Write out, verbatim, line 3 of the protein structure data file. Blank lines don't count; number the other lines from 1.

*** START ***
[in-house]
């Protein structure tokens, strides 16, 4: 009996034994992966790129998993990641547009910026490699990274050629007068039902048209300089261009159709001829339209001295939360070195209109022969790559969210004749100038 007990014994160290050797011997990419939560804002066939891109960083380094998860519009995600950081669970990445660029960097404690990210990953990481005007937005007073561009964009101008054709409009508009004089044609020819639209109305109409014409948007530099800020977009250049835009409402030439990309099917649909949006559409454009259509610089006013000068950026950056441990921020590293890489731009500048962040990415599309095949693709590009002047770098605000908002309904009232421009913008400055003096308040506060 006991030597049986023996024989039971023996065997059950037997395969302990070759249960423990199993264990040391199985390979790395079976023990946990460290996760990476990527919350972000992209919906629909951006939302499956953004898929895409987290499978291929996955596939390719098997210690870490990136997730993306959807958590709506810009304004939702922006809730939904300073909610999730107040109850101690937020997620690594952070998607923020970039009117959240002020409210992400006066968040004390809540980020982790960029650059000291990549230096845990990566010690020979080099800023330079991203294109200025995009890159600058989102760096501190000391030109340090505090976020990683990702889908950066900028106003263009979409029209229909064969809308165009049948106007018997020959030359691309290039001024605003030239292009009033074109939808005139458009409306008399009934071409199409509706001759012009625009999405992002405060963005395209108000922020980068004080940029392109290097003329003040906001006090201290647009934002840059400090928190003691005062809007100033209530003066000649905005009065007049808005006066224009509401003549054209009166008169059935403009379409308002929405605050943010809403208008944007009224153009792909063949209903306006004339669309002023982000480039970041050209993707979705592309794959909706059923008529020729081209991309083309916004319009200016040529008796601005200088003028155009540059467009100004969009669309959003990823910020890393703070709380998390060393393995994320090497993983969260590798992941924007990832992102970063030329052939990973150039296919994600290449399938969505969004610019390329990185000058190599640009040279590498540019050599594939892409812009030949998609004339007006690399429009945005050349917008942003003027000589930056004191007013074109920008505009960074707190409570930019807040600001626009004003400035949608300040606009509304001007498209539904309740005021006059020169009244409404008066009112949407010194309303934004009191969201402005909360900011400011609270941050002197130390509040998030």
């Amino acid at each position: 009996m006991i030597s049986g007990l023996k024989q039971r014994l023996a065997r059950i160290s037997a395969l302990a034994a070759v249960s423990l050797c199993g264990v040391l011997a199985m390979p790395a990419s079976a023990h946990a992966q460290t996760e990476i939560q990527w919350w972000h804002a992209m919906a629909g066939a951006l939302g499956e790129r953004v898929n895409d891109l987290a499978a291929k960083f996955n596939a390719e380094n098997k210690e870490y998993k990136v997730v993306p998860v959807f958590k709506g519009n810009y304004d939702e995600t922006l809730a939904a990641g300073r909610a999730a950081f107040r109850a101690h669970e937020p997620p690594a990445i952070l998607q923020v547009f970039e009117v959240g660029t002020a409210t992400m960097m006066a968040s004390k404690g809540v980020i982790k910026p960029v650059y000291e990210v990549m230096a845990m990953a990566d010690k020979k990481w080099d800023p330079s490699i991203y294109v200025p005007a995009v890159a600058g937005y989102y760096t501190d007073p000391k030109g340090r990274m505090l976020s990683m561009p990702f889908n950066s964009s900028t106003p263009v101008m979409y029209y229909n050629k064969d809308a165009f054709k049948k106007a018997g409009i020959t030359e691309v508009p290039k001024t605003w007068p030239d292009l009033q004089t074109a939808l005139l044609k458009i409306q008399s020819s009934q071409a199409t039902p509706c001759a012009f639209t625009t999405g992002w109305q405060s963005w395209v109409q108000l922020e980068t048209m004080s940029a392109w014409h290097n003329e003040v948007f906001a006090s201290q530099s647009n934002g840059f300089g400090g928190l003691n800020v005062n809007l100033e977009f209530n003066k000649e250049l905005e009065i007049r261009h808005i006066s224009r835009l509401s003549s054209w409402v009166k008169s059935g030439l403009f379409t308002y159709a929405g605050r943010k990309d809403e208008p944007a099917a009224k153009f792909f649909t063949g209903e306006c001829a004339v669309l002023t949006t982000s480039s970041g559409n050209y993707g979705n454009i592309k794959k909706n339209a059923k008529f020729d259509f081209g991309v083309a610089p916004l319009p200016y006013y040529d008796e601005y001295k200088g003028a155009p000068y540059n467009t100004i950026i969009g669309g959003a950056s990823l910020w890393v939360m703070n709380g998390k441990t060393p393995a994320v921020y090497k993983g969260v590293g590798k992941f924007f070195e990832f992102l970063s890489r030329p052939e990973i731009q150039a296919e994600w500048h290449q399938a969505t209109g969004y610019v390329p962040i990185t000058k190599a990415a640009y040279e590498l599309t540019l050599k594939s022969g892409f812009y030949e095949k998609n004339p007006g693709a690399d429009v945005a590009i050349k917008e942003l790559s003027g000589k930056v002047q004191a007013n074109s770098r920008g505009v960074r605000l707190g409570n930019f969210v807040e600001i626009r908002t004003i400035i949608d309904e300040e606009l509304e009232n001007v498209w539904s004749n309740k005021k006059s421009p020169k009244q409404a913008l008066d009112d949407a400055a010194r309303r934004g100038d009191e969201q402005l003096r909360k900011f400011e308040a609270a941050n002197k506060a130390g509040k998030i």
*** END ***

């Amino acid at each position: 009996m006991i030597s049986g007990l023996k024989q039971r014994l023996a065997r059950i160290s037997a395969l302990a034994a070759v249960s423990l050797c199993g264990v040391l011997a199985m390979p790395a990419s079976a023990h946990a992966q460290t996760e990476i939560q990527w919350w972000h804002a992209m919906a629909g066939a951006l939302g499956e790129r953004v898929n895409d891109l987290a499978a291929k960083f996955n596939a390719e380094n098997k210690e870490y998993k990136v997730v993306p998860v959807f958590k709506g519009n810009y304004d939702e995600t922006l809730a939904a990641g300073r909610a999730a950081f107040r109850a101690h669970e937020p997620p690594a990445i952070l998607q923020v547009f970039e009117v959240g660029t002020a409210t992400m960097m006066a968040s004390k404690g809540v980020i982790k910026p960029v650059y000291e990210v990549m230096a845990m990953a990566d010690k020979k990481w080099d800023p330079s490699i991203y294109v200025p005007a995009v890159a600058g937005y989102y760096t501190d007073p000391k030109g340090r990274m505090l976020s990683m561009p990702f889908n950066s964009s900028t106003p263009v101008m979409y029209y229909n050629k064969d809308a165009f054709k049948k106007a018997g409009i020959t030359e691309v508009p290039k001024t605003w007068p030239d292009l009033q004089t074109a939808l005139l044609k458009i409306q008399s020819s009934q071409a199409t039902p509706c001759a012009f639209t625009t999405g992002w109305q405060s963005w395209v109409q108000l922020e980068t048209m004080s940029a392109w014409h290097n003329e003040v948007f906001a006090s201290q530099s647009n934002g840059f300089g400090g928190l003691n800020v005062n809007l100033e977009f209530n003066k000649e250049l905005e009065i007049r261009h808005i006066s224009r835009l509401s003549s054209w409402v009166k008169s059935g030439l403009f379409t308002y159709a929405g605050r943010k990309d809403e208008p944007a099917a009224k153009f792909f649909t063949g209903e306006c001829a004339v669309l002023t949006t982000s480039s970041g559409n050209y993707g979705n454009i592309k794959k909706n339209a059923k008529f020729d259509f081209g991309v083309a610089p916004l319009p200016y006013y040529d008796e601005y001295k200088g003028a155009p000068y540059n467009t100004i950026i969009g669309g959003a950056s990823l910020w890393v939360m703070n709380g998390k441990t060393p393995a994320v921020y090497k993983g969260v590293g590798k992941f924007f070195e990832f992102l970063s890489r030329p052939e990973i731009q150039a296919e994600w500048h290449q399938a969505t209109g969004y610019v390329p962040i990185t000058k190599a990415a640009y040279e590498l599309t540019l050599k594939s022969g892409f812009y030949e095949k998609n004339p007006g693709a690399d429009v945005a590009i050349k917008e942003l790559s003027g000589k930056v002047q004191a007013n074109s770098r920008g505009v960074r605000l707190g409570n930019f969210v807040e600001i626009r908002t004003i400035i949608d309904e300040e606009l509304e009232n001007v498209w539904s004749n309740k005021k006059s421009p020169k009244q409404a913008l008066d009112d949407a400055a010194r309303r934004g100038d009191e969201q402005l003096r909360k900011f400011e308040a609270a941050n002197k506060a130390g509040k998030i």